I was raised Catholic and up until my teens, as I think is the experience of most people, my values were parroted from things my parents taught me without much contemplation.  I was a child so that’s natural. We went to church on Sundays, said the Rosary, participated in Lent, and I recall a few moments of activism.  One, where I helped make sandwiches for houseless people in downtown Portland, OR so we could hand them out of the back door of our church, and another, where we attended a picket line in opposition of the movie “The Last Temptation of Christ”. There’s a lot I could expand upon in this paragraph but I have a deep respect for my parents and their faith, and I’ll only say; I chose to keep the first set of those activist experiences, and not so much the latter. I also kept my faith in God. I didn’t keep my faith in organized religion.

I had a very difficult teenage experience – many of us do. I’m not the first or last person who will experience that.  But, I’m sharing because it shaped me, a lot. I began experiencing depression at about 11 years old and it accompanied puberty. I was ashamed of my body, my emotions, and developed a serious case of social anxiety. I lived in my head and at the height of that experience, at about 15 years old, I became extremely anti-social and would go days without speaking to anyone at school or home. Some traumatic experiences jettisoned that along, too, and I was largely left to my own devices to work it out. I didn’t talk to a doctor or a therapist and the darkness was very, very difficult to work through, but I will never forget the people who held a torch out to show me a way to the end of that tunnel.  My parents did their best and I had some very close friends and a supportive sibling. To mask my feelings I turned to substances like marijuana and alcohol. Learning that I had free will, but I could be ruled by something other than myself, was something that took me many years to understand and I respect anyone else who has walked that road. I was incredibly lucky to avoid being caught up in the punitive punishments that could have accompanied my activities and would have done little to change the course of my life.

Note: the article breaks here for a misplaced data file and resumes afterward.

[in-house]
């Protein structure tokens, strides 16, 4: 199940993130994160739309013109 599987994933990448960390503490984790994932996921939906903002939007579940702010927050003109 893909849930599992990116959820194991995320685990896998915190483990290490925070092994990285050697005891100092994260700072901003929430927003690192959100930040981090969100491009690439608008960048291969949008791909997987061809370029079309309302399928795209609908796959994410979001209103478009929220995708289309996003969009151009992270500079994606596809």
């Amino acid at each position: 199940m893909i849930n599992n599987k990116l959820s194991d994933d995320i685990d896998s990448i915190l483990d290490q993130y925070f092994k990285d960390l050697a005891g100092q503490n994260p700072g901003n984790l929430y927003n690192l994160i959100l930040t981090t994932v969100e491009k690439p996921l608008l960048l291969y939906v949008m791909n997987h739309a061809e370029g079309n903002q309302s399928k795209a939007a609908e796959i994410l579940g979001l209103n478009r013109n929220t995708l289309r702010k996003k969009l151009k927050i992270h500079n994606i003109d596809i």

I was fortunate to land myself in some AP classes in high school, which offered a window into subject matter that wasn’t familiar to me. I was a white, middle class, teenage girl and my first experiences contemplating the reality of others started with books. My curiosity was all I had and I’m grateful it was present. I read a series of Alice Walker’s novels, where my femininity was validated and I could see the world through a Black woman’s eyes while I walked that road. I wasn’t fully appreciating it, though, don’t get me wrong. You can’t read a book and suddenly be caught up on another person’s experience.  It did plant a seed and it also most importantly, it wasn’t on the official reading list.  One of those adventures outside of my “lane” happened after reading Ralph Ellison’s works, and I identified with the psychological stress of living one’s identity in The Invisible Man and developed an acknowledgement, truly, for the pain that accompanies it.